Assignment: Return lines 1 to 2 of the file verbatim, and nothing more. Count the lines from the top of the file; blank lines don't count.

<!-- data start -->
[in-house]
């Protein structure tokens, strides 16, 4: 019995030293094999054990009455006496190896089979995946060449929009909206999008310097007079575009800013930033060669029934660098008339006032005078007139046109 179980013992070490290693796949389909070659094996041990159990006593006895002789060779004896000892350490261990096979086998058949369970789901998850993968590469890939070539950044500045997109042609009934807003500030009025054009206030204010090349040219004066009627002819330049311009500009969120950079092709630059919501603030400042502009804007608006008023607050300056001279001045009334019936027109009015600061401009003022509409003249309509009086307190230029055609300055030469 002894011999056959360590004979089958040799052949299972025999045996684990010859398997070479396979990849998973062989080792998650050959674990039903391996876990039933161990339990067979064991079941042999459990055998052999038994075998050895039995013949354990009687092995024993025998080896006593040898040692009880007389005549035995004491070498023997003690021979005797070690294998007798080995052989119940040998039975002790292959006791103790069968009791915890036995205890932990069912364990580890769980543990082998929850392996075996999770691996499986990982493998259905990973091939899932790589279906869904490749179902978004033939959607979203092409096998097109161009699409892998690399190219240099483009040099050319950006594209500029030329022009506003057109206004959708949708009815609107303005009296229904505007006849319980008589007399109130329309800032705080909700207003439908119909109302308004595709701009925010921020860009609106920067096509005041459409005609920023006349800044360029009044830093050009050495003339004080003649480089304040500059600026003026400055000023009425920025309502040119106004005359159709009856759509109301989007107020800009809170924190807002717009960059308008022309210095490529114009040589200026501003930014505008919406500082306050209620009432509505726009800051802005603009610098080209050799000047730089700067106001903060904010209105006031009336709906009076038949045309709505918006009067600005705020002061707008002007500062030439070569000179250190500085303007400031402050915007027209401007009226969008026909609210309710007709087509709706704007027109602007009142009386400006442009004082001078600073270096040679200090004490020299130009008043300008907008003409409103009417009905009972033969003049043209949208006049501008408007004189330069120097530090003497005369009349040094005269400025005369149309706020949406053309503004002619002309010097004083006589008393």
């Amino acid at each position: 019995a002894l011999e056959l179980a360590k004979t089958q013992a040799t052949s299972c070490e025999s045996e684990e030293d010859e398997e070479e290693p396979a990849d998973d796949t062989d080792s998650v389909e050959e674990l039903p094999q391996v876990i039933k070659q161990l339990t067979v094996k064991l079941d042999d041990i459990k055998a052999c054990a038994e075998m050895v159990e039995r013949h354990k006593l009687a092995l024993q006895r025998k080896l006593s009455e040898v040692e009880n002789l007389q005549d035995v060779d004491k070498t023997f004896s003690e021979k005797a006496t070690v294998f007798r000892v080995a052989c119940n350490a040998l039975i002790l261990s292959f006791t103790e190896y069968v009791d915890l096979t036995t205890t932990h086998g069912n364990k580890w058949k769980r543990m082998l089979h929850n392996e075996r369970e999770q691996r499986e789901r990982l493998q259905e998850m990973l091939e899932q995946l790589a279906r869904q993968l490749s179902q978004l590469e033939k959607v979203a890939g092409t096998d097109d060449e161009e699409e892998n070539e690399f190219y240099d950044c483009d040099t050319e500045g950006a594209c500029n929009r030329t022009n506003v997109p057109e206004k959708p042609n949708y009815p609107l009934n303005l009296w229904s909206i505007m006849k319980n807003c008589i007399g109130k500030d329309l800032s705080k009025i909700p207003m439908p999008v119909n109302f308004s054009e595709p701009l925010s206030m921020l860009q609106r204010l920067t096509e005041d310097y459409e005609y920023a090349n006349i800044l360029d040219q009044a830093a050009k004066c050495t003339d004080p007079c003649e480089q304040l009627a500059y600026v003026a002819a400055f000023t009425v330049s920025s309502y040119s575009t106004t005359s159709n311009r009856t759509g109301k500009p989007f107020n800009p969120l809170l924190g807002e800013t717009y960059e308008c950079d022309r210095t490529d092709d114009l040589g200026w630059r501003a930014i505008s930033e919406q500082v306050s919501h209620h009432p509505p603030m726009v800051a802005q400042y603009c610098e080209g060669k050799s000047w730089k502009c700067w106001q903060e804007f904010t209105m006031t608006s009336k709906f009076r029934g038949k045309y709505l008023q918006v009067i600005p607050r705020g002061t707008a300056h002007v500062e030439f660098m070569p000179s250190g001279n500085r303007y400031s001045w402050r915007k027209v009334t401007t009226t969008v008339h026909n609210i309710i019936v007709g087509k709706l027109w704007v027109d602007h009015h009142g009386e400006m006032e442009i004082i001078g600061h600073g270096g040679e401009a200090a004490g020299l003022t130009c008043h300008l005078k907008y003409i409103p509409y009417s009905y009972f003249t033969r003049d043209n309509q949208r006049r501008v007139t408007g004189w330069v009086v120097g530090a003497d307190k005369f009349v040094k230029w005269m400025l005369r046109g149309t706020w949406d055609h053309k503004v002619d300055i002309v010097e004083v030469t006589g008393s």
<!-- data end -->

[in-house]
């Protein structure tokens, strides 16, 4: 019995030293094999054990009455006496190896089979995946060449929009909206999008310097007079575009800013930033060669029934660098008339006032005078007139046109 179980013992070490290693796949389909070659094996041990159990006593006895002789060779004896000892350490261990096979086998058949369970789901998850993968590469890939070539950044500045997109042609009934807003500030009025054009206030204010090349040219004066009627002819330049311009500009969120950079092709630059919501603030400042502009804007608006008023607050300056001279001045009334019936027109009015600061401009003022509409003249309509009086307190230029055609300055030469 002894011999056959360590004979089958040799052949299972025999045996684990010859398997070479396979990849998973062989080792998650050959674990039903391996876990039933161990339990067979064991079941042999459990055998052999038994075998050895039995013949354990009687092995024993025998080896006593040898040692009880007389005549035995004491070498023997003690021979005797070690294998007798080995052989119940040998039975002790292959006791103790069968009791915890036995205890932990069912364990580890769980543990082998929850392996075996999770691996499986990982493998259905990973091939899932790589279906869904490749179902978004033939959607979203092409096998097109161009699409892998690399190219240099483009040099050319950006594209500029030329022009506003057109206004959708949708009815609107303005009296229904505007006849319980008589007399109130329309800032705080909700207003439908119909109302308004595709701009925010921020860009609106920067096509005041459409005609920023006349800044360029009044830093050009050495003339004080003649480089304040500059600026003026400055000023009425920025309502040119106004005359159709009856759509109301989007107020800009809170924190807002717009960059308008022309210095490529114009040589200026501003930014505008919406500082306050209620009432509505726009800051802005603009610098080209050799000047730089700067106001903060904010209105006031009336709906009076038949045309709505918006009067600005705020002061707008002007500062030439070569000179250190500085303007400031402050915007027209401007009226969008026909609210309710007709087509709706704007027109602007009142009386400006442009004082001078600073270096040679200090004490020299130009008043300008907008003409409103009417009905009972033969003049043209949208006049501008408007004189330069120097530090003497005369009349040094005269400025005369149309706020949406053309503004002619002309010097004083006589008393």